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1) What is the newest version of C language? 2) How is GCC complying to it? 3) For an old C programmer, what is the main differences of the new language?

I'm asking this because I learned these days (a new feature) that we can actually attribute values to a struct like:

struct t
   int i;
   char c;
} s;
s = (struct t){exponent, coefficient};

So I'm wondering about other things I might be missing when programming...

Thanks, Beco

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C –  GregS Mar 27 '11 at 17:29
GCC compliance to C99 standard –  Agnius Vasiliauskas Mar 27 '11 at 17:32

3 Answers 3

up vote 4 down vote accepted

The most recent version of C language seems to be C99. Among the numerous changes, the most important IMHO are:

  • restrict pointers
  • variable length arrays
  • built-in complex numbers
  • variable declarations mixed with code
  • C++-style // comments

Here is a bigger list.

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The last standard is C99. I don't use this standard because GCC does not yet fully support. (see here)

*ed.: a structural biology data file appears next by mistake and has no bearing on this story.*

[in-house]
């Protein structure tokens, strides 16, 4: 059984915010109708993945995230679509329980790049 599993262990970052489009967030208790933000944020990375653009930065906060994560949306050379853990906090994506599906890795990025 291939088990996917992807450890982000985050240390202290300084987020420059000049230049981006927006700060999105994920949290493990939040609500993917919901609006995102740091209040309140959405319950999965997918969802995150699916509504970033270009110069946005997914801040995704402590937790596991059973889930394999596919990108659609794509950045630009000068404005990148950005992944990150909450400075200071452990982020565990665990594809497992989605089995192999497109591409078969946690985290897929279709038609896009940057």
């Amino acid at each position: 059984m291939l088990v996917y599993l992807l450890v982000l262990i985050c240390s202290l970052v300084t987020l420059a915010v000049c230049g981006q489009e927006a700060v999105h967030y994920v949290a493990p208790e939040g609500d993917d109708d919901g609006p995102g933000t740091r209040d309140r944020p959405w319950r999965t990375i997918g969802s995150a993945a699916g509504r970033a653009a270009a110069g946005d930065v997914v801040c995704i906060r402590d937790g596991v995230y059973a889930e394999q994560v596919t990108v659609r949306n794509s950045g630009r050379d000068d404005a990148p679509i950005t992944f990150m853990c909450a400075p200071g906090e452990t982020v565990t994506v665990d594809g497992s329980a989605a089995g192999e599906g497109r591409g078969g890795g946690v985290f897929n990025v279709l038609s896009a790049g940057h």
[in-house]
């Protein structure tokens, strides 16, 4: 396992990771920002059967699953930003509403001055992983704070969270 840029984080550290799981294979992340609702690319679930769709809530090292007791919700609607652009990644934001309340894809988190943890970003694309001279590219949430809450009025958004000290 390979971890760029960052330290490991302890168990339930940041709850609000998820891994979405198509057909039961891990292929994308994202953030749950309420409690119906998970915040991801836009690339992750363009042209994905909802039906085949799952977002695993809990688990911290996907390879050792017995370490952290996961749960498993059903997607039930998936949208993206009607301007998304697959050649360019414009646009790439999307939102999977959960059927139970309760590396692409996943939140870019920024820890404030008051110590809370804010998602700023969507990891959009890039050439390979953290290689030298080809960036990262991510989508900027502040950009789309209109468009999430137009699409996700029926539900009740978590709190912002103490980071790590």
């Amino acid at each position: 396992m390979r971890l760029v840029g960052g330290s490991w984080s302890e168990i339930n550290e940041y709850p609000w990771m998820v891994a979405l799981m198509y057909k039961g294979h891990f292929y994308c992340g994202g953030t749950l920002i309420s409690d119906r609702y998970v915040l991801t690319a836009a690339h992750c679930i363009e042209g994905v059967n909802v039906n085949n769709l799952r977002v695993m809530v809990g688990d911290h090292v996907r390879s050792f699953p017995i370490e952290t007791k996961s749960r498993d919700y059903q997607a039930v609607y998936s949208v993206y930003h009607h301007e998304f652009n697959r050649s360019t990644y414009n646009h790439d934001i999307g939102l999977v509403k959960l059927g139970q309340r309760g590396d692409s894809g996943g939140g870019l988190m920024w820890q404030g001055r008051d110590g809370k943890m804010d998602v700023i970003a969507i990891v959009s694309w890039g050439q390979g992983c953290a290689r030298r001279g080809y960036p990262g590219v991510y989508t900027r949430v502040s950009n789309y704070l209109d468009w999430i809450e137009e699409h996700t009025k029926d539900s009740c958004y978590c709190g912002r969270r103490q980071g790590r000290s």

There is "C1X" but it is much too premature to talk about it.

For the new features in C99, see the following post :

What are the most useful new features in C99?

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The next standard is being worked on by the WG 14 group, their home page is here. The "News 2010-12-05" link takes you to a PDF of the current draft, labeled "201x". Paragraphs 6 and 7 highlight changes. Googling "+gcc +c201x" gives reasonable hits, nothing much to nail to a wall. This moves slow as a snail, C99 is not universally implemented yet either.

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The ISO C standard has always clearly stated major changes from previous versions, it's right there on paragraph 6 of the Foreword. –  ninjalj Mar 27 '11 at 18:52
@ninj - I had an old version, thanks. –  Hans Passant Mar 27 '11 at 18:56
Don't forget that Microsoft's compilers don't support C99 at all --- and apparently they have no intention of doing so. See, e.g. connect.microsoft.com/VisualStudio/feedback/details/485416/…, but if you look online you can find plenty of angst about this. This is a damned shame, because C99 is really nice to work with; but if you want to write portable code, it's just not an option. –  David Given Mar 27 '11 at 19:25
Don't give a link to a page with a link, give the final link, because pages change ... as this one did. –  Jim Balter Apr 6 '11 at 21:34
Erm, what point is there to a dead link? –  Hans Passant Apr 6 '11 at 21:37

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